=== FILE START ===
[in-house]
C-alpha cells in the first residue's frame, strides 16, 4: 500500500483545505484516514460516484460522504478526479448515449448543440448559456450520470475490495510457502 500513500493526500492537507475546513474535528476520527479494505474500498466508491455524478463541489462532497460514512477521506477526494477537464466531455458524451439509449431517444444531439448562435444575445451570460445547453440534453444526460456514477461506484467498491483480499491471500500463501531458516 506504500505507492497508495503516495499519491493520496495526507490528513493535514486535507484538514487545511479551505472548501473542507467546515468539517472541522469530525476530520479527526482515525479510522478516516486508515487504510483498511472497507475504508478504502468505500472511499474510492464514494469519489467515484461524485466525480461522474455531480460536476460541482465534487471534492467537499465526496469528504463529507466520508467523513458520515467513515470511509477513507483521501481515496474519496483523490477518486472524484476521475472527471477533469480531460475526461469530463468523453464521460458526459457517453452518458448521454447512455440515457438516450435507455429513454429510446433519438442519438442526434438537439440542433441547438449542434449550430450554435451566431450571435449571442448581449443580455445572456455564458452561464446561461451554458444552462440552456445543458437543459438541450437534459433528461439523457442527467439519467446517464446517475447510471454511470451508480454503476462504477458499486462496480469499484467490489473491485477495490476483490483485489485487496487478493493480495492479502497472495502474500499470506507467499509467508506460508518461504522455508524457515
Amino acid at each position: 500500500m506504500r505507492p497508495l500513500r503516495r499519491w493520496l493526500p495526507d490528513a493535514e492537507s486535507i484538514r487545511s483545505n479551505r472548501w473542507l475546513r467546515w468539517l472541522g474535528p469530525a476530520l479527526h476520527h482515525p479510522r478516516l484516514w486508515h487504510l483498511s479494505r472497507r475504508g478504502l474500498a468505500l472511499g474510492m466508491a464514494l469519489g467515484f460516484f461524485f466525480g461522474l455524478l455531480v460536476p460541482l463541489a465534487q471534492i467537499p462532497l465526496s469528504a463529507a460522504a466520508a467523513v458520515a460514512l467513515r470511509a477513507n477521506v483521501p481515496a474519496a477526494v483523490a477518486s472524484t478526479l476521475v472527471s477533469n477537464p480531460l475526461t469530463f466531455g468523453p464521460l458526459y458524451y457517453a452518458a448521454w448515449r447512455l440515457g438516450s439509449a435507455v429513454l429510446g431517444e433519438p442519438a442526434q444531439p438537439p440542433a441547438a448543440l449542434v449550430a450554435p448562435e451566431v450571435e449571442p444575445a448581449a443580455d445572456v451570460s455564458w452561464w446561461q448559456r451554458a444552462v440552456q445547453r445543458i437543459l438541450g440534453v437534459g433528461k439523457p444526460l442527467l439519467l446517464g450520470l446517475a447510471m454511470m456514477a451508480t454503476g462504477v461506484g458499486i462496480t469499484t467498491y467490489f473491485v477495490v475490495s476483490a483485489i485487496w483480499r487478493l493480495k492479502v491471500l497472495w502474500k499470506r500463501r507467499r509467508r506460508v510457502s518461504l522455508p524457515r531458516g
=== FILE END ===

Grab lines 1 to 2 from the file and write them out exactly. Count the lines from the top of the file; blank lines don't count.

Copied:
[in-house]
C-alpha cells in the first residue's frame, strides 16, 4: 500500500483545505484516514460516484460522504478526479448515449448543440448559456450520470475490495510457502 500513500493526500492537507475546513474535528476520527479494505474500498466508491455524478463541489462532497460514512477521506477526494477537464466531455458524451439509449431517444444531439448562435444575445451570460445547453440534453444526460456514477461506484467498491483480499491471500500463501531458516 506504500505507492497508495503516495499519491493520496495526507490528513493535514486535507484538514487545511479551505472548501473542507467546515468539517472541522469530525476530520479527526482515525479510522478516516486508515487504510483498511472497507475504508478504502468505500472511499474510492464514494469519489467515484461524485466525480461522474455531480460536476460541482465534487471534492467537499465526496469528504463529507466520508467523513458520515467513515470511509477513507483521501481515496474519496483523490477518486472524484476521475472527471477533469480531460475526461469530463468523453464521460458526459457517453452518458448521454447512455440515457438516450435507455429513454429510446433519438442519438442526434438537439440542433441547438449542434449550430450554435451566431450571435449571442448581449443580455445572456455564458452561464446561461451554458444552462440552456445543458437543459438541450437534459433528461439523457442527467439519467446517464446517475447510471454511470451508480454503476462504477458499486462496480469499484467490489473491485477495490476483490483485489485487496487478493493480495492479502497472495502474500499470506507467499509467508506460508518461504522455508524457515